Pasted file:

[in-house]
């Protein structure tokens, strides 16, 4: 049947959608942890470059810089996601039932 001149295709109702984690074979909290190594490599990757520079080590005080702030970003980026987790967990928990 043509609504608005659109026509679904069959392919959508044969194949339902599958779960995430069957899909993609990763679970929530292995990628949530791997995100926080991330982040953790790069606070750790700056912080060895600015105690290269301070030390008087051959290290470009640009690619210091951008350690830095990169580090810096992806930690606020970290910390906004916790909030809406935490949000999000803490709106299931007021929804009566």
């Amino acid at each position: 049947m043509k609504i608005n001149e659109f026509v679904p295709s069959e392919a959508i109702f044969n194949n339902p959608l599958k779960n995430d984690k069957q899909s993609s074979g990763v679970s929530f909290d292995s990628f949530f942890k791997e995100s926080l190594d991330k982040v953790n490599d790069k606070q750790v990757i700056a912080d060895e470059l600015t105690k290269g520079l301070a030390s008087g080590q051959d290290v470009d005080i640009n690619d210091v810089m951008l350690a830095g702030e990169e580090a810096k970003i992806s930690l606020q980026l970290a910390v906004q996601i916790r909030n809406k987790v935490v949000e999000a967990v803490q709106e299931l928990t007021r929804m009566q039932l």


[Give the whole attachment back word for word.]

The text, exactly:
[in-house]
């Protein structure tokens, strides 16, 4: 049947959608942890470059810089996601039932 001149295709109702984690074979909290190594490599990757520079080590005080702030970003980026987790967990928990 043509609504608005659109026509679904069959392919959508044969194949339902599958779960995430069957899909993609990763679970929530292995990628949530791997995100926080991330982040953790790069606070750790700056912080060895600015105690290269301070030390008087051959290290470009640009690619210091951008350690830095990169580090810096992806930690606020970290910390906004916790909030809406935490949000999000803490709106299931007021929804009566």
């Amino acid at each position: 049947m043509k609504i608005n001149e659109f026509v679904p295709s069959e392919a959508i109702f044969n194949n339902p959608l599958k779960n995430d984690k069957q899909s993609s074979g990763v679970s929530f909290d292995s990628f949530f942890k791997e995100s926080l190594d991330k982040v953790n490599d790069k606070q750790v990757i700056a912080d060895e470059l600015t105690k290269g520079l301070a030390s008087g080590q051959d290290v470009d005080i640009n690619d210091v810089m951008l350690a830095g702030e990169e580090a810096k970003i992806s930690l606020q980026l970290a910390v906004q996601i916790r909030n809406k987790v935490v949000e999000a967990v803490q709106e299931l928990t007021r929804m009566q039932l």